What is Liquidity Provider in DeFi?
Who are Liquidity Providers? What role do they play in decentralized finance? Why do we need liquidity providers in DeFi? What is decentralized finance? All of this and more would be explained in some detail in this article.
A liquidity provider is a decentralized exchange user who funds a liquidity pool with crypto assets or tokens he/she owns to promote trading on the platform being used and earn income passively on the deposit made.
What are Liquidity Pools?
Liquidity pools are collections of several tokens or assets that are fixed in a smart contract. They are utilized in trading to foster liquidity and are largely used by some of the decentralized exchanges also known as DEXes.
Bancor was one of the first projects to introduce liquidity pools, but Uniswap popularised its usage.
What is Decentralized Finance?
Decentralized finance (generally known as DeFi) is a form of peer-to-peer donations running on cryptocurrency blockchains, most commonly Ethereum.
DeFi is said to offer high-interest rates, with some providers offering triple-digit interest rates, but it is subject to high risk. Those who aren't experienced are at higher risk than experienced investors.
We will explain how liquidity providers work but before then, let’s try to understand what makes them important in the first place.
Why are Liquidity Providers Needed in DeFi?
The liquidity provider plays the role of a middleman in the foreign exchange market. Their role is to ensure that buyers and sellers have access to the tokens they want at any given time. To achieve this, the liquidity provider may buy and sell tokens simultaneously, to keep it "liquid" or available.
Ideally, the liquidity provider brings greater stability of prices to the markets, to enable on-demand distribution of tokens and assets to all investors. Without their contribution, it would not be guaranteed that tokens or assets would always be available to investors, and the ability of buyers and sellers to buy or sell whenever they need to would be diminished.
Liquidity providers sell their assets while simultaneously buying more, thereby creating a market for those assets. With this, there is an increase in the volume of sales, which also allows investors to buy tokens at any given time without having to wait for when it would be made available depending on another investor's willingness to sell.
How Do Liquidity Providers Carry Out Their Work?
We now know why liquidity providers are of importance in decentralized finance, so let’s look at how they work.
The liquidity provider to bid first on a newly created liquidity pool sets the original price of the assets in the pool. He/she is now given an incentive to procure equal values of both assets to the pool. The liquidity provider is intermediately put at risk of losing his/her capital if the fixed price of the tokens in the pool is different from the price of the current global market.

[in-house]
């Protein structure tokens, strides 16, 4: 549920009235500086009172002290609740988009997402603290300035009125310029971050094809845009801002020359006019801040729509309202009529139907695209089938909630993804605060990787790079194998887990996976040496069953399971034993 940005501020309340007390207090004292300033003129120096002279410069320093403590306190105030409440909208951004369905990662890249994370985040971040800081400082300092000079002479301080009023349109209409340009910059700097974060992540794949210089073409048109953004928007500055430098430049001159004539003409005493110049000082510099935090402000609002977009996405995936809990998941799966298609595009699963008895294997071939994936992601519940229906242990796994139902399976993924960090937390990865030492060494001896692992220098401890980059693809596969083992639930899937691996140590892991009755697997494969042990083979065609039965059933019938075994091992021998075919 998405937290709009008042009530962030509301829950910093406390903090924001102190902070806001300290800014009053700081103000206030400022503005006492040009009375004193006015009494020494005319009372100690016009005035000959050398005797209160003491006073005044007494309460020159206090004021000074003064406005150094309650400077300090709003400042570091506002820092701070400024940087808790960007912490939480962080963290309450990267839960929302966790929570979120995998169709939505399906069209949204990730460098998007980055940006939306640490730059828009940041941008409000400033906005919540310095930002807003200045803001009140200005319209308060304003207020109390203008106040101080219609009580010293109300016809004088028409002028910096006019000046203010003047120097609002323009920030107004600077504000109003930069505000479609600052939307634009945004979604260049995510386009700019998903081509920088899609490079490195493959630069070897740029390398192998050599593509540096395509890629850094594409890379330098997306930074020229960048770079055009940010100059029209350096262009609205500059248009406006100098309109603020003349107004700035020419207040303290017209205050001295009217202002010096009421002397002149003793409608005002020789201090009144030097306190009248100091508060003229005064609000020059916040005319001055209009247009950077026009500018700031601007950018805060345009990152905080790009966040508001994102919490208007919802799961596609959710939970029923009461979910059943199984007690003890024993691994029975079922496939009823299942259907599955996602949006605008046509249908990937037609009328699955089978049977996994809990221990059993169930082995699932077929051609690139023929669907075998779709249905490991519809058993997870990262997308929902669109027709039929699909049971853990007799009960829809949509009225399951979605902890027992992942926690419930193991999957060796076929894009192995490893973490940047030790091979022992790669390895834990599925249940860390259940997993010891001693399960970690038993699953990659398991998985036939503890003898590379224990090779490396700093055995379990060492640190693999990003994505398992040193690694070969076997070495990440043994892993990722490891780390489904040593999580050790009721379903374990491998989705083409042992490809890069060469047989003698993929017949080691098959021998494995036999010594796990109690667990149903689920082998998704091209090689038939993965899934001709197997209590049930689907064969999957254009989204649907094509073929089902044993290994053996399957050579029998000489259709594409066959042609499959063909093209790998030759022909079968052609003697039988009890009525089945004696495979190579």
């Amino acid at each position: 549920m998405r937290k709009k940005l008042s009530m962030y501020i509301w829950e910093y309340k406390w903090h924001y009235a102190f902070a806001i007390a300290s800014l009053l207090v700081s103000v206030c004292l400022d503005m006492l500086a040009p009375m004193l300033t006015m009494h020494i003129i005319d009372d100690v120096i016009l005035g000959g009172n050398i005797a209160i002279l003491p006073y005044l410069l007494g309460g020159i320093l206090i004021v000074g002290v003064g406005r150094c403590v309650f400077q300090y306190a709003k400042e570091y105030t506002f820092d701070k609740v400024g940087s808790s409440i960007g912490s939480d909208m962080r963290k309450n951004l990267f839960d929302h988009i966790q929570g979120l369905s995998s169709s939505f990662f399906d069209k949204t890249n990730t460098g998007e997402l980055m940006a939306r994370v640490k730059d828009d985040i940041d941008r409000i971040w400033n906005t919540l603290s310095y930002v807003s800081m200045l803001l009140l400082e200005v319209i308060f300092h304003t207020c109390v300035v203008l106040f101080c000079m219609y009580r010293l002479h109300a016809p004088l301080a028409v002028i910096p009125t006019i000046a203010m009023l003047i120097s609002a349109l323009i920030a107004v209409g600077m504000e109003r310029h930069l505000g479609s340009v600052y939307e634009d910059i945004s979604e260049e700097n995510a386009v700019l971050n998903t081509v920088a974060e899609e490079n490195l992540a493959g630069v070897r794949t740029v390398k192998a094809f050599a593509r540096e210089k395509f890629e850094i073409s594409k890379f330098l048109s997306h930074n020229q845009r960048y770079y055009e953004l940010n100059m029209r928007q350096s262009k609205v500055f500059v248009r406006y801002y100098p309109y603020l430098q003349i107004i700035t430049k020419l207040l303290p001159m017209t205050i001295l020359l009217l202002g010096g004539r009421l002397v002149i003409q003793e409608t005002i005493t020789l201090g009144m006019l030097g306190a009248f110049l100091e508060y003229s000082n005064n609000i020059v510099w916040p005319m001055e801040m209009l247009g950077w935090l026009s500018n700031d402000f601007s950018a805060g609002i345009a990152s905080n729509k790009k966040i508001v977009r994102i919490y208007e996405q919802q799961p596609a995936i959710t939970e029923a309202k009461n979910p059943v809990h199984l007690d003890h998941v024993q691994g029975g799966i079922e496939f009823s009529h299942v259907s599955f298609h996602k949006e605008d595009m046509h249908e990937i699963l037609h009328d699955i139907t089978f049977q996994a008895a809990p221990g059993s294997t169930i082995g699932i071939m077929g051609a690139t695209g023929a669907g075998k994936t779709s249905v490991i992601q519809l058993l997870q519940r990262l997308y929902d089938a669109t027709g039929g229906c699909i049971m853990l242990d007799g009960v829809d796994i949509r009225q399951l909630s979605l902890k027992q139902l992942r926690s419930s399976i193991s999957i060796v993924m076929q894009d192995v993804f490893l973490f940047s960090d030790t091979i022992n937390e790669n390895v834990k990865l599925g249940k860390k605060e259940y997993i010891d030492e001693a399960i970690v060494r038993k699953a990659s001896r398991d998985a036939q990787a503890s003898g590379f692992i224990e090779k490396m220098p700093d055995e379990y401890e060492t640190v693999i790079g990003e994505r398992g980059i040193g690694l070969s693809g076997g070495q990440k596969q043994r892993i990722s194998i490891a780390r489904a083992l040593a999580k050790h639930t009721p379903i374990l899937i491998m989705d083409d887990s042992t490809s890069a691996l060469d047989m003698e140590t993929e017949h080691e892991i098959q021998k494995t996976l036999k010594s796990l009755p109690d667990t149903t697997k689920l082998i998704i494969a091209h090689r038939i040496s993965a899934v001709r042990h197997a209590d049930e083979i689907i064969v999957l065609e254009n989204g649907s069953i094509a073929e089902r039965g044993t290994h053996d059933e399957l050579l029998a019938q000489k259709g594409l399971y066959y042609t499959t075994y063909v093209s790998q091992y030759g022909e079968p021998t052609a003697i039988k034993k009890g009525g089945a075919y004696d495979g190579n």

Special tokens called LP token are given to liquidity providers whenever they supply liquidity to any given pool. This is determined by how much liquidity was distributed to that pool. When the pool facilitates a trade, all the LP token holders receive a 0.3% fee, proportionally distributed among them. These LP tokens are taken away if the liquidity provider decides to retrieve their underlying liquidity and any accumulated fees.
How Do Liquidity Pools Work?
One liquidity pool contains 2 tokens at the very least, and each pool generates a new market for that specific pair of tokens. DAI/ETH is a good example of a well-known liquidity pool on Uniswap.
For each token exchange facilitated by a liquidity pool, there is a resultant adjustment of prices according to a determined pricing algorithm. A mechanism called Automated Market Maker (AMM) is employed and different liquidity pools with different protocols may use an algorithm with slight differences between them.
Most commonly used liquidity providers use a regular product market maker algorithm that ensures that the quantities of any two accessible tokens never change. Also, because of this special algorithm, a pool can always procure liquidity, it doesn't matter the size of the trade. The sole explanation for this is that as the quantities of the tokens reach the desired amounts, the algorithm increases the price of the token simultaneously.
The important thing to note here is that the amount of tokens in the pool determines the price. So for instance, if you purchase ETH from a DAI/ETH pool, the supply of ETH will be reduced in that pool while the supply of DAI will increase. The resultant effect is that the price of ETH will increase an increase while the price of DAI will fall (due to forces of demand and supply). How much increase or decrease in prices depends on how big the trade is, in proportion to the size of the pool. The bigger the pool, the lesser the price impact or slippage occurs. Hence, large pools will accommodate large trades without greatly affecting the price of each asset.
Some programs like Balancer started providing liquidity providers with incentives like extra tokens to encourage them to supply liquidity to certain pools. This is a process called liquidity mining.
As with everything else in DeFi, it is necessary to keep in mind and be aware of the potential risks that are always there. Besides the normal DeFi risks like smart contract bugs, admin keys, and systemic risks, we have to consider two new risks — permanent loss and the potential for liquidity pool hacks.
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